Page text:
The Scarecrow by Chipotle
This video was a promotional video to encourage viewers to download the then new app/game from Chipotle.
The video sells the app so strongly, which even the creators know, because they don’t even bother to state the call to action with text or narration. It simply becomes clear at the end of the video that the world you have just experienced is now also available in a game for your phone/tablet.
The video itself is beautifully animated and tells a story that would be appreciated by every generation. It is accompanied by a version of a familiar track (Pure Imagination from the original Willy Wonka soundtrack).
Mercedes-Benz TV: Magic Body Control
This video is less than a minute long and was made for TV. It likens one of the finest features of their car to a chicken, but in a good way.
This video utilizes some fascinating video footage of chickens, combined with a notoriously funky tune (Upside Down, Diana Ross). Those two reasons alone make it very watchable. At 00:46, at the end of the video, the call to action is revealed which is ‘join the conversation’ – the viewer is presented with some social media options.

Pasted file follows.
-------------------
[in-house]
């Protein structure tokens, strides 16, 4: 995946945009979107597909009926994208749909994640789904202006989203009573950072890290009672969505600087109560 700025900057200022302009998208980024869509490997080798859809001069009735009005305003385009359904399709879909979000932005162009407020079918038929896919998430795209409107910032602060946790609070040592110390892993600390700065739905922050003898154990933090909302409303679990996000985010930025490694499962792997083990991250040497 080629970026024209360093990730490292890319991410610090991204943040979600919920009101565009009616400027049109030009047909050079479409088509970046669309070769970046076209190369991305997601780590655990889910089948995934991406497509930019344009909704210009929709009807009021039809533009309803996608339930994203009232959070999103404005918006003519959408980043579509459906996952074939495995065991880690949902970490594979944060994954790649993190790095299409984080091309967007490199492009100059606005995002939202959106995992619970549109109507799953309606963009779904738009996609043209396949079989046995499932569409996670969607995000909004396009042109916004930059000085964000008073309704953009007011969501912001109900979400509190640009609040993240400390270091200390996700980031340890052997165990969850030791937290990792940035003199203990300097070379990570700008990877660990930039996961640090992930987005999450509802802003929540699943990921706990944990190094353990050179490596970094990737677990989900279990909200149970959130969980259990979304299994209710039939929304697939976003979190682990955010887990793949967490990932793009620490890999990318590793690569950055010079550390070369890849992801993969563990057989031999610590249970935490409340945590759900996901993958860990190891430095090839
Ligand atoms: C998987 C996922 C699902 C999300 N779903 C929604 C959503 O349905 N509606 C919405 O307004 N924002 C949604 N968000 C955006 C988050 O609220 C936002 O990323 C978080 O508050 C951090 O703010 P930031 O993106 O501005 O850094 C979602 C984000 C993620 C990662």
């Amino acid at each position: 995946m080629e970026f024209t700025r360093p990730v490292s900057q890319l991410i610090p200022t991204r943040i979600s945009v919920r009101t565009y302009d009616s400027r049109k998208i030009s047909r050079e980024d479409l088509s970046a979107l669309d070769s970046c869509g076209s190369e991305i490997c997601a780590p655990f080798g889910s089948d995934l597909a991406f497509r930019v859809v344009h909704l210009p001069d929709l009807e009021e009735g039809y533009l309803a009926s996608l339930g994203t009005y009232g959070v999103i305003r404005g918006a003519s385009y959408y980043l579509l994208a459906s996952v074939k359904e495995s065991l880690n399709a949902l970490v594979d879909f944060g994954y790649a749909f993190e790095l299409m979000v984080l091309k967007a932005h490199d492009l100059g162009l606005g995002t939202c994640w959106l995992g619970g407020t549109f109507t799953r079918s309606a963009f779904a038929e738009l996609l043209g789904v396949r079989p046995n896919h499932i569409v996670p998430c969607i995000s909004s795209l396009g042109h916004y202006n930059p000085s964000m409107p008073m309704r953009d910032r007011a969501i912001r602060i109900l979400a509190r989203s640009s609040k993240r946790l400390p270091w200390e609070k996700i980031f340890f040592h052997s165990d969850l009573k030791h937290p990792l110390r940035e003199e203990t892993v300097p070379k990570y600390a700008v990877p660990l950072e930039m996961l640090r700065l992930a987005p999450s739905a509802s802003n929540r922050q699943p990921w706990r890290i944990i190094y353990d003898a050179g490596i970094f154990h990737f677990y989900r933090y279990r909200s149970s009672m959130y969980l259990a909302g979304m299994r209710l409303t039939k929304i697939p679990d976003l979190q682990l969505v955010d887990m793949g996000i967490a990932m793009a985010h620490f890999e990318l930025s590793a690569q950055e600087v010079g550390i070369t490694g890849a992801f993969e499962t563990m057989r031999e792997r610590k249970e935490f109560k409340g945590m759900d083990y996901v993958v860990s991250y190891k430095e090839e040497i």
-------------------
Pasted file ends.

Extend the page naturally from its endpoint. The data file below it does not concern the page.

When Mercedes-Benz makes videos like this, they do so on the back of an already established reputation. This particular video has had nearly 10 million views at time of writing – it is clear that their goal is to keep their loyal brand followers engaged, and to attract new customers through engaging with them on a very modern level via social media. This video isn’t ‘emotional’ in the sense of it being happy, sad, inspiring etc. However, it is ‘cool’ and it promotes the established values of the brand (values that many people will want to associate themselves with).
So as you can see, producing video content is very much about dressing up a call to action in an outfit that your viewers will be interested in. It is very much about thinking from the perspective of those viewers and understanding what they will engage with and respond to. Good luck with your own call to action challenges.